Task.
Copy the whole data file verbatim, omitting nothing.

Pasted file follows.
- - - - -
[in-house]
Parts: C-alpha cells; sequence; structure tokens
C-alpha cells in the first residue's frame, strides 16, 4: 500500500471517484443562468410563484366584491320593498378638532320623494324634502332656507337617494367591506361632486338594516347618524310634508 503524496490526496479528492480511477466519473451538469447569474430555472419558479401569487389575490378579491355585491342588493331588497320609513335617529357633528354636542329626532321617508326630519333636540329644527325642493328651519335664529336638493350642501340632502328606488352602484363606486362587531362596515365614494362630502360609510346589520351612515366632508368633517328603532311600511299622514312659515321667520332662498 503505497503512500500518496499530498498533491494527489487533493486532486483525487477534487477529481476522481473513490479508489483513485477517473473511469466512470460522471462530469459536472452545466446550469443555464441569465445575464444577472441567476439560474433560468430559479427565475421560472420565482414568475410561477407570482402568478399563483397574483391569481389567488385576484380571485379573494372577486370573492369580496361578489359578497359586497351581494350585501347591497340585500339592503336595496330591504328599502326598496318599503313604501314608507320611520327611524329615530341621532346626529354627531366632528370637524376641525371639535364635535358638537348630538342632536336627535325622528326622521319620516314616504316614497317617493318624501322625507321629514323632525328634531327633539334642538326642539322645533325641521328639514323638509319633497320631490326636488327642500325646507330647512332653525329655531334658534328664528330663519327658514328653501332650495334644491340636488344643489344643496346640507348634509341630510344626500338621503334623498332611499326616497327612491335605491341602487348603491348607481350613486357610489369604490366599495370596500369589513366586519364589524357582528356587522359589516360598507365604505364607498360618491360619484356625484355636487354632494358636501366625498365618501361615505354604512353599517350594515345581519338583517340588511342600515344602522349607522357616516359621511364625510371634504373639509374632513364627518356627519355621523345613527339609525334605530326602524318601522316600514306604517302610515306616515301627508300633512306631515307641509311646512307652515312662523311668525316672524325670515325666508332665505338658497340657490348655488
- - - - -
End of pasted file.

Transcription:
[in-house]
Parts: C-alpha cells; sequence; structure tokens
C-alpha cells in the first residue's frame, strides 16, 4: 500500500471517484443562468410563484366584491320593498378638532320623494324634502332656507337617494367591506361632486338594516347618524310634508 503524496490526496479528492480511477466519473451538469447569474430555472419558479401569487389575490378579491355585491342588493331588497320609513335617529357633528354636542329626532321617508326630519333636540329644527325642493328651519335664529336638493350642501340632502328606488352602484363606486362587531362596515365614494362630502360609510346589520351612515366632508368633517328603532311600511299622514312659515321667520332662498 503505497503512500500518496499530498498533491494527489487533493486532486483525487477534487477529481476522481473513490479508489483513485477517473473511469466512470460522471462530469459536472452545466446550469443555464441569465445575464444577472441567476439560474433560468430559479427565475421560472420565482414568475410561477407570482402568478399563483397574483391569481389567488385576484380571485379573494372577486370573492369580496361578489359578497359586497351581494350585501347591497340585500339592503336595496330591504328599502326598496318599503313604501314608507320611520327611524329615530341621532346626529354627531366632528370637524376641525371639535364635535358638537348630538342632536336627535325622528326622521319620516314616504316614497317617493318624501322625507321629514323632525328634531327633539334642538326642539322645533325641521328639514323638509319633497320631490326636488327642500325646507330647512332653525329655531334658534328664528330663519327658514328653501332650495334644491340636488344643489344643496346640507348634509341630510344626500338621503334623498332611499326616497327612491335605491341602487348603491348607481350613486357610489369604490366599495370596500369589513366586519364589524357582528356587522359589516360598507365604505364607498360618491360619484356625484355636487354632494358636501366625498365618501361615505354604512353599517350594515345581519338583517340588511342600515344602522349607522357616516359621511364625510371634504373639509374632513364627518356627519355621523345613527339609525334605530326602524318601522316600514306604517302610515306616515301627508300633512306631515307641509311646512307652515312662523311668525316672524325670515325666508332665505338658497340657490348655488